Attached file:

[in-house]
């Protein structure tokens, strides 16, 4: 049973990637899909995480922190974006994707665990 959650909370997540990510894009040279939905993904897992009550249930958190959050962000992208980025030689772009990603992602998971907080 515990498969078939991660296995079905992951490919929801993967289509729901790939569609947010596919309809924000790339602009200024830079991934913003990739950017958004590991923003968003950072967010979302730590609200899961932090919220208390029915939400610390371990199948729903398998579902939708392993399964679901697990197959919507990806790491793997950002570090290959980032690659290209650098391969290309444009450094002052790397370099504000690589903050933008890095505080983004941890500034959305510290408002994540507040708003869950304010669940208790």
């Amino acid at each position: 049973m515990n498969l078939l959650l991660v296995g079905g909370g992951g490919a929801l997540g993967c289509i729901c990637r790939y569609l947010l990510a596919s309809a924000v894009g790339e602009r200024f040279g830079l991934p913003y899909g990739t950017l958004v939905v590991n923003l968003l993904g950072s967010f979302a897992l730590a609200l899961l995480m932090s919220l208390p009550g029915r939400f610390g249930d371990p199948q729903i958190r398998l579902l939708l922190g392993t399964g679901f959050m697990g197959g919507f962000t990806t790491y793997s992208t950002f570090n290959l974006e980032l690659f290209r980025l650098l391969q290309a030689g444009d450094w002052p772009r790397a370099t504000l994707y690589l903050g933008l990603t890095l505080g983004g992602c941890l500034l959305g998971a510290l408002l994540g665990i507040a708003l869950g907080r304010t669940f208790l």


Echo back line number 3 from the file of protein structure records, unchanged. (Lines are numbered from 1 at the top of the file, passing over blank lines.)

């Amino acid at each position: 049973m515990n498969l078939l959650l991660v296995g079905g909370g992951g490919a929801l997540g993967c289509i729901c990637r790939y569609l947010l990510a596919s309809a924000v894009g790339e602009r200024f040279g830079l991934p913003y899909g990739t950017l958004v939905v590991n923003l968003l993904g950072s967010f979302a897992l730590a609200l899961l995480m932090s919220l208390p009550g029915r939400f610390g249930d371990p199948q729903i958190r398998l579902l939708l922190g392993t399964g679901f959050m697990g197959g919507f962000t990806t790491y793997s992208t950002f570090n290959l974006e980032l690659f290209r980025l650098l391969q290309a030689g444009d450094w002052p772009r790397a370099t504000l994707y690589l903050g933008l990603t890095l505080g983004g992602c941890l500034l959305g998971a510290l408002l994540g665990i507040a708003l869950g907080r304010t669940f208790l």